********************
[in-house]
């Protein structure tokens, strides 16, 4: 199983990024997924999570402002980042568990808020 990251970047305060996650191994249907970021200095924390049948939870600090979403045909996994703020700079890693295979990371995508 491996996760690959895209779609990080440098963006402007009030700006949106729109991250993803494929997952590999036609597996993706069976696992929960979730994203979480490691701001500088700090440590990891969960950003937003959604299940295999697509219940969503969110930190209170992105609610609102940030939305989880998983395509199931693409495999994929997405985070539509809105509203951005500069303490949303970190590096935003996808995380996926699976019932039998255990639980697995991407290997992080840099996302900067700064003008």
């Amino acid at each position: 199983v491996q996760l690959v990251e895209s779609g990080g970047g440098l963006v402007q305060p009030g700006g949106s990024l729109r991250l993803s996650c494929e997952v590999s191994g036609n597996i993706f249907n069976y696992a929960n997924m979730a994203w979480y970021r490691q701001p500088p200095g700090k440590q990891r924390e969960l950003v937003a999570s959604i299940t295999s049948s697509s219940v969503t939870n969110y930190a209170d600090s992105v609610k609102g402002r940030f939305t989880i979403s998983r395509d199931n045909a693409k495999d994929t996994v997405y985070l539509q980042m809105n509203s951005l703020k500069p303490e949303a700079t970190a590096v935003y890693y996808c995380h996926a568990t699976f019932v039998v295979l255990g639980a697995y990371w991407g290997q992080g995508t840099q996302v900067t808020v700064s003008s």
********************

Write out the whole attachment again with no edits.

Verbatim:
[in-house]
């Protein structure tokens, strides 16, 4: 199983990024997924999570402002980042568990808020 990251970047305060996650191994249907970021200095924390049948939870600090979403045909996994703020700079890693295979990371995508 491996996760690959895209779609990080440098963006402007009030700006949106729109991250993803494929997952590999036609597996993706069976696992929960979730994203979480490691701001500088700090440590990891969960950003937003959604299940295999697509219940969503969110930190209170992105609610609102940030939305989880998983395509199931693409495999994929997405985070539509809105509203951005500069303490949303970190590096935003996808995380996926699976019932039998255990639980697995991407290997992080840099996302900067700064003008």
């Amino acid at each position: 199983v491996q996760l690959v990251e895209s779609g990080g970047g440098l963006v402007q305060p009030g700006g949106s990024l729109r991250l993803s996650c494929e997952v590999s191994g036609n597996i993706f249907n069976y696992a929960n997924m979730a994203w979480y970021r490691q701001p500088p200095g700090k440590q990891r924390e969960l950003v937003a999570s959604i299940t295999s049948s697509s219940v969503t939870n969110y930190a209170d600090s992105v609610k609102g402002r940030f939305t989880i979403s998983r395509d199931n045909a693409k495999d994929t996994v997405y985070l539509q980042m809105n509203s951005l703020k500069p303490e949303a700079t970190a590096v935003y890693y996808c995380h996926a568990t699976f019932v039998v295979l255990g639980a697995y990371w991407g290997q992080g995508t840099q996302v900067t808020v700064s003008s």